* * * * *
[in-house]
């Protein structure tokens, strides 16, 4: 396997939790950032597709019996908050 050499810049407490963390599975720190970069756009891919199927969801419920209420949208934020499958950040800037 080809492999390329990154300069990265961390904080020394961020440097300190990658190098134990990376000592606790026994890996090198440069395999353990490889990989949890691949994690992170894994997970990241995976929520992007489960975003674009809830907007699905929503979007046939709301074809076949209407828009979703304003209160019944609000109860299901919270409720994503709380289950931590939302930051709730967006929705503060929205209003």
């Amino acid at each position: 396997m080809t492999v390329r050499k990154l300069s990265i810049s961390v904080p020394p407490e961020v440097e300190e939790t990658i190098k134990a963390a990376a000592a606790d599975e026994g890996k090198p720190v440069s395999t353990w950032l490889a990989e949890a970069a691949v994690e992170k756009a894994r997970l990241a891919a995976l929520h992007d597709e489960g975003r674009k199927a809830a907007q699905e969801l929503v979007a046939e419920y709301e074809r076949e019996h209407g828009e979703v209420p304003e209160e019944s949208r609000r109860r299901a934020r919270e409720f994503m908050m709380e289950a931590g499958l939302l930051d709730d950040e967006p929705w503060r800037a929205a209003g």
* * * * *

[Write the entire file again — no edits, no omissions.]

[in-house]
């Protein structure tokens, strides 16, 4: 396997939790950032597709019996908050 050499810049407490963390599975720190970069756009891919199927969801419920209420949208934020499958950040800037 080809492999390329990154300069990265961390904080020394961020440097300190990658190098134990990376000592606790026994890996090198440069395999353990490889990989949890691949994690992170894994997970990241995976929520992007489960975003674009809830907007699905929503979007046939709301074809076949209407828009979703304003209160019944609000109860299901919270409720994503709380289950931590939302930051709730967006929705503060929205209003």
């Amino acid at each position: 396997m080809t492999v390329r050499k990154l300069s990265i810049s961390v904080p020394p407490e961020v440097e300190e939790t990658i190098k134990a963390a990376a000592a606790d599975e026994g890996k090198p720190v440069s395999t353990w950032l490889a990989e949890a970069a691949v994690e992170k756009a894994r997970l990241a891919a995976l929520h992007d597709e489960g975003r674009k199927a809830a907007q699905e969801l929503v979007a046939e419920y709301e074809r076949e019996h209407g828009e979703v209420p304003e209160e019944s949208r609000r109860r299901a934020r919270e409720f994503m908050m709380e289950a931590g499958l939302l930051d709730d950040e967006p929705w503060r800037a929205a209003g």